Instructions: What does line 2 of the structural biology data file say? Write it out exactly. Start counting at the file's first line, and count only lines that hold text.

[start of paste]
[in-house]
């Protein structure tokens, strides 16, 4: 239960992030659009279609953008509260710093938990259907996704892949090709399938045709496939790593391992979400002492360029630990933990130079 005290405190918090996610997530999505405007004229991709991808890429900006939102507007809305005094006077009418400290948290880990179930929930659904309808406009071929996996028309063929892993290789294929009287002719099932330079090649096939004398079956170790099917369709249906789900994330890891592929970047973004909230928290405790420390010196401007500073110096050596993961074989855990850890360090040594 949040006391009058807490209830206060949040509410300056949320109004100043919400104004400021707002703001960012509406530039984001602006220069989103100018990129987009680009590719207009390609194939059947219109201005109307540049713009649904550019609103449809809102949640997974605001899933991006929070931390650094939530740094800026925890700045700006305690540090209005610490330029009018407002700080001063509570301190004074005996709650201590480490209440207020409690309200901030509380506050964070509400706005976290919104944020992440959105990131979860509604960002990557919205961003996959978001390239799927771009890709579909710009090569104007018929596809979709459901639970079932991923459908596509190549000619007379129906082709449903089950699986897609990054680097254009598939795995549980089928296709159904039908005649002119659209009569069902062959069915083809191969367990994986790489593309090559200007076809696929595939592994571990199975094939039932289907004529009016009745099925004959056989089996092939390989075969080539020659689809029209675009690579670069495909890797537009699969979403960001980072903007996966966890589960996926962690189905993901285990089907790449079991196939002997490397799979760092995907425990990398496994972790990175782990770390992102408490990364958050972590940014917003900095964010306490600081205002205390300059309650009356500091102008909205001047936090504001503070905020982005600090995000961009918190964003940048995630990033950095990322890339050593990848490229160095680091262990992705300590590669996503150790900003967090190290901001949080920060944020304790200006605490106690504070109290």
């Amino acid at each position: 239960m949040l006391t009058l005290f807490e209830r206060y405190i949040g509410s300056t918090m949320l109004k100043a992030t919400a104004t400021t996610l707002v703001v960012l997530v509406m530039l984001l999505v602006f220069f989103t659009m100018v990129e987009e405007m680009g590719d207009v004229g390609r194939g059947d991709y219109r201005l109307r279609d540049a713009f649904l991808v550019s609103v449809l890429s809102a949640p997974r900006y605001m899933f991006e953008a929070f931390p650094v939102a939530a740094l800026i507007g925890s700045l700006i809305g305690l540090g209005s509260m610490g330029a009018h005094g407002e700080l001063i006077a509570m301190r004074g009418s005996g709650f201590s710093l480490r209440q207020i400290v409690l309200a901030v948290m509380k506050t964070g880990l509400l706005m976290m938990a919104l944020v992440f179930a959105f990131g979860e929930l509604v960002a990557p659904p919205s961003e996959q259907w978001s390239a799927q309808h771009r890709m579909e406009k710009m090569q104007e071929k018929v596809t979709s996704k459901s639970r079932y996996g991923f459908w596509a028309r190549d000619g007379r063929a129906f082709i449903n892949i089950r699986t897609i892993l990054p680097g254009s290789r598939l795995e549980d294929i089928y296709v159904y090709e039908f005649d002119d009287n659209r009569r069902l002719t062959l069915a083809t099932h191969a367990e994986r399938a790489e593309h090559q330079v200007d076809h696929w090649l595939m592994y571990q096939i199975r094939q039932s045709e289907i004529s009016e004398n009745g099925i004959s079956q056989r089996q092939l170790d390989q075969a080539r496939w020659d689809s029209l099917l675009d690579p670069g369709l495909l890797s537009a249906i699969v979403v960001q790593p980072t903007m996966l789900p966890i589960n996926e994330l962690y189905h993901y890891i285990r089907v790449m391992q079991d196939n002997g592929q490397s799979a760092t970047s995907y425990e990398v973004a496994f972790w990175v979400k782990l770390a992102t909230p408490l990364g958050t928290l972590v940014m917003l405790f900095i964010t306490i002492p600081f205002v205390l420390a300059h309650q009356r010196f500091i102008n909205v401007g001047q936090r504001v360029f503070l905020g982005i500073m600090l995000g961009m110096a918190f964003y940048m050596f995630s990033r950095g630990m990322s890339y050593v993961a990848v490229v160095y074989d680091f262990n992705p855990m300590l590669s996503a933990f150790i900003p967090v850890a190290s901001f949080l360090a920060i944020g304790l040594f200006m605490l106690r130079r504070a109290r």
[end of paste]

């Protein structure tokens, strides 16, 4: 239960992030659009279609953008509260710093938990259907996704892949090709399938045709496939790593391992979400002492360029630990933990130079 005290405190918090996610997530999505405007004229991709991808890429900006939102507007809305005094006077009418400290948290880990179930929930659904309808406009071929996996028309063929892993290789294929009287002719099932330079090649096939004398079956170790099917369709249906789900994330890891592929970047973004909230928290405790420390010196401007500073110096050596993961074989855990850890360090040594 949040006391009058807490209830206060949040509410300056949320109004100043919400104004400021707002703001960012509406530039984001602006220069989103100018990129987009680009590719207009390609194939059947219109201005109307540049713009649904550019609103449809809102949640997974605001899933991006929070931390650094939530740094800026925890700045700006305690540090209005610490330029009018407002700080001063509570301190004074005996709650201590480490209440207020409690309200901030509380506050964070509400706005976290919104944020992440959105990131979860509604960002990557919205961003996959978001390239799927771009890709579909710009090569104007018929596809979709459901639970079932991923459908596509190549000619007379129906082709449903089950699986897609990054680097254009598939795995549980089928296709159904039908005649002119659209009569069902062959069915083809191969367990994986790489593309090559200007076809696929595939592994571990199975094939039932289907004529009016009745099925004959056989089996092939390989075969080539020659689809029209675009690579670069495909890797537009699969979403960001980072903007996966966890589960996926962690189905993901285990089907790449079991196939002997490397799979760092995907425990990398496994972790990175782990770390992102408490990364958050972590940014917003900095964010306490600081205002205390300059309650009356500091102008909205001047936090504001503070905020982005600090995000961009918190964003940048995630990033950095990322890339050593990848490229160095680091262990992705300590590669996503150790900003967090190290901001949080920060944020304790200006605490106690504070109290």